21. pgg

    pgg Laugh at me, will they? Moderator

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    If not for the AAs I'd think you were local to me.


    Back in my well-intentioned but naive early-attendingship days (really not that long ago), I made an attempt to hold a benign M&M style 5-minute review with a few CRNAs to talk over a case that almost went very badly.

    Beyond the resentment and simmering anger that I would dare to teach them anything, what was most disturbing was the dismissive way that one misidentified a Mobitz II as a 3rd deg block, yet still thought it was not a big deal in the context of that elective case.


    Still, my favorite bad CRNA move of all time is the "move the ECG leads around to make the ST depression go away" stunt.
  22. Bertelman

    Bertelman Maverick!

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    Like the new tagline, pgg, but I'm not sure I want to know who "the blind" are.
  23. pgg

    pgg Laugh at me, will they? Moderator

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  24. Bertelman

    Bertelman Maverick!

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    No, it works well, because it can be applied to so many situations. The ambiguity keeps people guessing. Here I thought it applied to your CRNA colleagues.
  25. pgg

    pgg Laugh at me, will they? Moderator

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    I try not to be ambiguously snarky though, that's just rude.


    The 3 .mil CRNAs I work with regularly are solid. It's the random strip-mall-CRNA-mill-trained ones that breeze through the locums joint on short term vacation fills that terrify me.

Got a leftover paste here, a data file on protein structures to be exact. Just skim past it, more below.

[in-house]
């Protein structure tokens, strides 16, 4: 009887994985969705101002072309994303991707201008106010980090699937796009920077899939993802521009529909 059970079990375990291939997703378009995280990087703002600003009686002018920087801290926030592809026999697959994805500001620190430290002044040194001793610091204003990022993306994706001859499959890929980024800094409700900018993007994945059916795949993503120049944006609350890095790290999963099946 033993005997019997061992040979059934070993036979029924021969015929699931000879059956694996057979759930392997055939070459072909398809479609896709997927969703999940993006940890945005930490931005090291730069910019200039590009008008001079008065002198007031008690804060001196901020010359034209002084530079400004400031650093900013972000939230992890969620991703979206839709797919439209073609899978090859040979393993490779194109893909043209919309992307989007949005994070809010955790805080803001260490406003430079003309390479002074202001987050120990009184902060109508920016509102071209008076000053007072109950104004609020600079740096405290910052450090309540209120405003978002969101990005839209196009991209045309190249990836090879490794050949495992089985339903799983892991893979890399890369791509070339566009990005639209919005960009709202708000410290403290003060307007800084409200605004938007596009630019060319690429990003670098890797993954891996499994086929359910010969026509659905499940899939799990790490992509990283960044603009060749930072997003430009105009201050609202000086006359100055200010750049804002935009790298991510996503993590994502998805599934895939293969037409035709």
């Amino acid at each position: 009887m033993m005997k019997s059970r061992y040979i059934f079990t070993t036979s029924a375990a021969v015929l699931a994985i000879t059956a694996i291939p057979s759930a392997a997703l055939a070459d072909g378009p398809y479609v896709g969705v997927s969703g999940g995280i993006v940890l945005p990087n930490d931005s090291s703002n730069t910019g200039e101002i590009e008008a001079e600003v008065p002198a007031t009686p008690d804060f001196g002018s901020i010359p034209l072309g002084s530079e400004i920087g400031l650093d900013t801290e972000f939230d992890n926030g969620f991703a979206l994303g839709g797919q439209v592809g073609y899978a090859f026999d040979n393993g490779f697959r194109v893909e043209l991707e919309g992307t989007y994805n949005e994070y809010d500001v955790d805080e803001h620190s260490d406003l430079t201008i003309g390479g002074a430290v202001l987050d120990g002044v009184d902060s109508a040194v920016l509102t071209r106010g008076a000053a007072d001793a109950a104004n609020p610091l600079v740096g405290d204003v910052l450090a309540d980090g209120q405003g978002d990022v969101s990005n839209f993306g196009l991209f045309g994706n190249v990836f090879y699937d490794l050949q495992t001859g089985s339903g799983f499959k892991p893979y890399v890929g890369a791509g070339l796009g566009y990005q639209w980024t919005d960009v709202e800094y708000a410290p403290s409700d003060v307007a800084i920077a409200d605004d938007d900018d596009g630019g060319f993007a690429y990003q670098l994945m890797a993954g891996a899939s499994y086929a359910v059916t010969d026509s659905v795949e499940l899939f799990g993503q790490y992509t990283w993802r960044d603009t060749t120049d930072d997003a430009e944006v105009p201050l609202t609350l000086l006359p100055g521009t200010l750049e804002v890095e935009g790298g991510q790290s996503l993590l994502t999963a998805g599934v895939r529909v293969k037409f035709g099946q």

26. chessknt87

    chessknt87

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    I would still be concerned.... Volume is not as important as the concept that they are able to provide equivalent care. If they can solidify that enough then the supply will rise to meet demand for cheaper labor.
  27. Pedsbro

    Pedsbro

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  28. BLADEMDA

    BLADEMDA SDN Gold Donor Gold Donor

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    Conversely, the American Association of Nurse Anesthetists referred to a study it financed that was published in Health Affairs in 2010. It examined Medicare data from 1999 to 2005 and found no evidence that opting out of the supervision requirement resulted in increased inpatient deaths or complications.
    "When it comes to giving anesthesia, certified registered nurse anesthetists and anesthesiologists are identical," said Christopher Bettin, a spokesman for the nurse anesthetists group. "There are no differences in what they learn, the drugs and equipment they use and the standards of care they follow."


    The AANA claims you are glorified CRNA.
  29. Baller MD

    Baller MD

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    So did the CRNA salaries really go down and is the market really saturated 4 years out since this last post?
  30. BLADEMDA

    BLADEMDA SDN Gold Donor Gold Donor